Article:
But imagine, in real life, a bar, a cafeteria or a restaurant where a clearly aggressive exchange of opinions is taking place and things start heating more and more. Would you enjoy such a "show"? I doubt it (even though TV has proven lately that many viewers seem to enjoy "reality shows" where people engage in this kind of behavior).

Furthermore, most likely you would request the manager to kindly ask the persons involved to keep it down or even to leave. If, after being requested to stop the aggressive argument, the persons involved continue with their heated discussion, chances are that the manager will request them to leave, for respect towards the rest of the customers. This is what I see as the equivalent of locking a thread.

Does it sound "politically correct"? Maybe, but most community-related formalities (virtual or in real life) are usually so, in order to avoid "anarchy".

Of course, where we may not necessarily agree is when this locking is applied to a thread which some may not necessarily consider "irrespectful" or "heated". We may then get tangled in this website's rules regarding allowed/controversial/within scope topics, etc., in which Proz.com has clearly complete control to decide (as they own the place).

Although these rules/policies are something that we are free to either "take it or leave it" (and both options are obviously perfectly valid, especially if related to paying or not paying membership), I honestly/subjectively think, after years of non-active/active (paying/not paying) participation in this website, that Proz.com tends to be "fair enough", that it tries to improve/evolve in general, including forum moderation/locking, even though sometimes it has made some clear mistakes. But obviously this is a personal view/opinion.


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Ali Bayraktar  Identity Verified
Turkey
Member (2007)
English to Turkish
+ ...
TOPIC STARTER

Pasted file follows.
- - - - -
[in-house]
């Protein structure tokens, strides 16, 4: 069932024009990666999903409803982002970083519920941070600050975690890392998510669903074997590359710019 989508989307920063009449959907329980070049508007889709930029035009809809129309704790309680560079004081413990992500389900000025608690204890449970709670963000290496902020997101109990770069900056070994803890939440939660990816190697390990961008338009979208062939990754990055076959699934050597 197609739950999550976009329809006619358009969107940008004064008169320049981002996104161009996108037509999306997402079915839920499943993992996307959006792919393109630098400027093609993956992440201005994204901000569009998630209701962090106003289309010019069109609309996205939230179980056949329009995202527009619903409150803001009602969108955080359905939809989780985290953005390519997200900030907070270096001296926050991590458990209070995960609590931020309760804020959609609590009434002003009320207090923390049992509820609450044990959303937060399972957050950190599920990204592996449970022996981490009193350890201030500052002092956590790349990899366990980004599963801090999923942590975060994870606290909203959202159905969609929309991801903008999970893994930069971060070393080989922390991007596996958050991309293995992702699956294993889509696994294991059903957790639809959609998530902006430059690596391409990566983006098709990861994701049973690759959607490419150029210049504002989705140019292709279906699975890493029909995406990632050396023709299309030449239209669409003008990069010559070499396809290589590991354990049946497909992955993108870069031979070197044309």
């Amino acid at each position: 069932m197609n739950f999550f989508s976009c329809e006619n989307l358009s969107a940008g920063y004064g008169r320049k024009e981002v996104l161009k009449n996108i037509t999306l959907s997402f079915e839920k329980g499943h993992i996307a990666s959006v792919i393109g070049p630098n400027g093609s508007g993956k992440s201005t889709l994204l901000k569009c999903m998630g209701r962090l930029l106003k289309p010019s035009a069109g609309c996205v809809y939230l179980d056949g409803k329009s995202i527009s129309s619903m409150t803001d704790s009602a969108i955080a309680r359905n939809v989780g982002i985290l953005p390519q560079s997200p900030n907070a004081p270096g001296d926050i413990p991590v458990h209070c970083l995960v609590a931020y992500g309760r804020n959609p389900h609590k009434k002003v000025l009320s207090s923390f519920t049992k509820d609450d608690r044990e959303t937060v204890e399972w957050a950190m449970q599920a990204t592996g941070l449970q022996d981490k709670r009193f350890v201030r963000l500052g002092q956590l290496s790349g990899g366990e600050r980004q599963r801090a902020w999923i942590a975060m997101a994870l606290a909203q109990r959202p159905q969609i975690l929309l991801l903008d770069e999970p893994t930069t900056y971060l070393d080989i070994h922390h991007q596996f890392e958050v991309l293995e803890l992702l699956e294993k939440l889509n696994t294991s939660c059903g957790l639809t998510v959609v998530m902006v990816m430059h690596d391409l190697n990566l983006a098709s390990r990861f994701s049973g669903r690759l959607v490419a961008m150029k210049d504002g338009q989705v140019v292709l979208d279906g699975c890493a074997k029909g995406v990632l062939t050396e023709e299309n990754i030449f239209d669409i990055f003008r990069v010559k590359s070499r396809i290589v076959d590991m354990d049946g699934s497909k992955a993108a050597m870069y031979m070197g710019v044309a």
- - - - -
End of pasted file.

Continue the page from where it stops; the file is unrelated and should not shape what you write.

Some comments, Jun 8, 2009

ICL wrote:
About locking threads, I agree mostly with Jessica Noyes. I agree that if (notice I am saying "if") locking a thread has to be applied in order to stop an "alley CAT fight" (pun intended), I see no problem with this. I believe we are all adult enough to identify rather immediately, by the tone of some replies, when we are witnessing such an unpleasant situation.


Actors of the said CAT fight are generally max. 10% or 20% of the participants of the whole thread. That means if there were 20 participants, because of the (max) 4 persons the whole thread is being destroyed. Also, the responsibility of achieving such CAT fights mostly belongs to the controllers those who allowed the postings of possible attackers appear at the beginning. And generally CAT fights have two sides but a thread serves as an informational resource and may have unlimited participants/sides.
For example if you in a Library and there are 4 persons who break the silence and dirturb other participants of this library, so will you close whole library?


I don't think forums (in Proz.com or anywhere in the Internet) should allow endless aggressive/irrespectful exchanges that will most likely lead to nothing constructive. I think some people are clearly irresponsible (for whatever reasons, sometimes even pathological in nature) and don't seem to see any limits when expressing an opinion in the Internet, because they may believe that the Internet should have no rules/limits/laws.


By suggesting not locking the threads anymore I have not mentioned allowing agressive/irrespective manners in those threads. I have suggested just limiting those who have manners against the forum rules. If several participants began aggresive actions/words just warn or limit those people.


But imagine, in real life, a bar, a cafeteria or a restaurant where a clearly aggressive exchange of opinions is taking place and things start heating more and more. Would you enjoy such a "show"? I doubt it (even though TV has proven lately that many viewers seem to enjoy "reality shows" where people engage in this kind of behavior).

Furthermore, most likely you would request the manager to kindly ask the persons involved to keep it down or even to leave. If, after being requested to stop the aggressive argument, the persons involved continue with their heated discussion, chances are that the manager will request them to leave, for respect towards the rest of the customers. This is what I see as the equivalent of locking a thread.


Actually this example attracts my point of view: This is not equivalent of locking thread. Locking thread mostly looks like closing whole cafeteria, restaurant or company.



Although these rules/policies are something that we are free to either "take it or leave it" (and both options are obviously perfectly valid, especially if related to paying or not paying membership), I honestly/subjectively think, after years of non-active/active (paying/not paying) participation in this website, that Proz.com tends to be "fair enough", that it tries to improve/evolve in general, including forum moderation/locking, even though sometimes it has made some clear mistakes. But obviously this is a personal view/opinion.



I agree with the expression "fair enough", except locking threads

Best Regards,

[Edited at 2009-06-08 13:46 GMT]

[Edited at 2009-06-08 13:47 GMT]